Mark and Julie Hunter of Medford, with their daughters, Rylan, 3, and Avery, 10 months, will be flying home today from Las Vegas. - Bob Pennell

'It changed our country forever'

When Mark and Julie Hunter fly home to Medford from Las Vegas on this, the 10th anniversary of the 9/11 terrorist attacks, they will be dressed appropriately.

Even Rylan, their chatty 3-year-old daughter, will sport flip-flops for quick removal during the security check.

"You have to dress for the occasion," said Mark, 35, who works for the local power company. "And you have to pack your bags accordingly."

That means they cannot pack bottled breast milk for cherub-faced Avery, their 10-month-old daughter resting snuggly in her father's arms. Her tiny Hunter feet will be the only ones not wearing flip-flops.

"I have to be very careful what I pack in the kids' bag as far as snacks and toys," said Julie, 29, a registered nurse. "I don't want to put anything in there they will take away when we go through the security check."

Increased security and restrictions on carry-on luggage are among the many changes the nation made after losing 3,000 people to the al-Qaida attacks a decade ago. The Hunters were among travelers at the Medford airport interviewed by the Mail Tribune early Thursday morning for a perspective on how 9/11 has changed their lives.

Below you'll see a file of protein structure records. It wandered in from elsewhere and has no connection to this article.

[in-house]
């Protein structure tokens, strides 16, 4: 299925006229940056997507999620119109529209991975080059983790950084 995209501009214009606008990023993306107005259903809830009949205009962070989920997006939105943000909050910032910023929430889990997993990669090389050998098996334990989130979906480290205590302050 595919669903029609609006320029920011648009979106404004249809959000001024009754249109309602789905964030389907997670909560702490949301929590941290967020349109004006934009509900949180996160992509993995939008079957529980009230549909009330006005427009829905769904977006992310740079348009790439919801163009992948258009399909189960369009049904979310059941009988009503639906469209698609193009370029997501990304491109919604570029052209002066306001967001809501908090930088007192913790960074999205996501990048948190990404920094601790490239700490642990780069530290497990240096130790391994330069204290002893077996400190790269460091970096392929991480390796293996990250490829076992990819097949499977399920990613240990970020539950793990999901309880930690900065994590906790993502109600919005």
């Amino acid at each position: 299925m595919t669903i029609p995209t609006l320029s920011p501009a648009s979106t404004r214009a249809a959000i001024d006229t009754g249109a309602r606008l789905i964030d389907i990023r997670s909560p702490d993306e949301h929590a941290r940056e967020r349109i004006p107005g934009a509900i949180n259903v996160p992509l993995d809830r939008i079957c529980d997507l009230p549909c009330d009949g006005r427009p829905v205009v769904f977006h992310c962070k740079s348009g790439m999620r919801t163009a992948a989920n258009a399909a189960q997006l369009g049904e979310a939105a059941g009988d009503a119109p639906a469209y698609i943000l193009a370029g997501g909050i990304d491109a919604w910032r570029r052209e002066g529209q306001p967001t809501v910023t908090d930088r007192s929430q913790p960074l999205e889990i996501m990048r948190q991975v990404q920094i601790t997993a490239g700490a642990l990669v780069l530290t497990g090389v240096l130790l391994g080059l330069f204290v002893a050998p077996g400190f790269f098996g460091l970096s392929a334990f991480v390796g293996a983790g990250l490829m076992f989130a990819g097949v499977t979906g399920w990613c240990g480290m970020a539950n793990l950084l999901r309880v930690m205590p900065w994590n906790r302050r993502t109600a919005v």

Most spoke of the increased security found at airports, including the inevitable footwear check. Several noted their increased appreciation since 9/11 for everyone in uniform, from first responders to soldiers.

"We need to thank people in the military, and police officers and firefighters," Mark said.

Mark said his family is not afraid to fly, noting statistics show it's still safer than driving. "But it is more of a hassle now, going through this TSA (Transportation Security Administration) stuff," he said. "But they gotta do what they gotta do to keep us safe."

"I'm happy there are restrictions like this when we do fly," Julie said. "Especially with our kids. We know we will be safe and protected."

Cave Junction resident Mary Reynolds, 53, was about to board her first flight since 9/11. Employed in the health insurance industry, she was heading to Charlotte, N.C., to attend a convention.

"But I'm not worried about it," she said. "I used to work in the travel industry, but 9/11 put an end to my job.

"I was managing a travel agency and was the trainer, so I traveled all over the country," she added. "A lot of us lost our jobs."

Like the others, she was dressed casually for the security check.

"Everyone has a little apprehension when they fly, but I'm not really that worried," she said, adding she was looking forward to getting back aboard an aircraft.

Kaci Spoor, 23, of Junction City, and her friend, Christine Meyers, 19, of Harrisburg, drove down to Medford to fly to Las Vegas, citing a cheaper flight. Like the Hunters, they will be returning today.

The terrorist attack changed the way she perceives her future work, said Meyers, who is employed at a nursing home.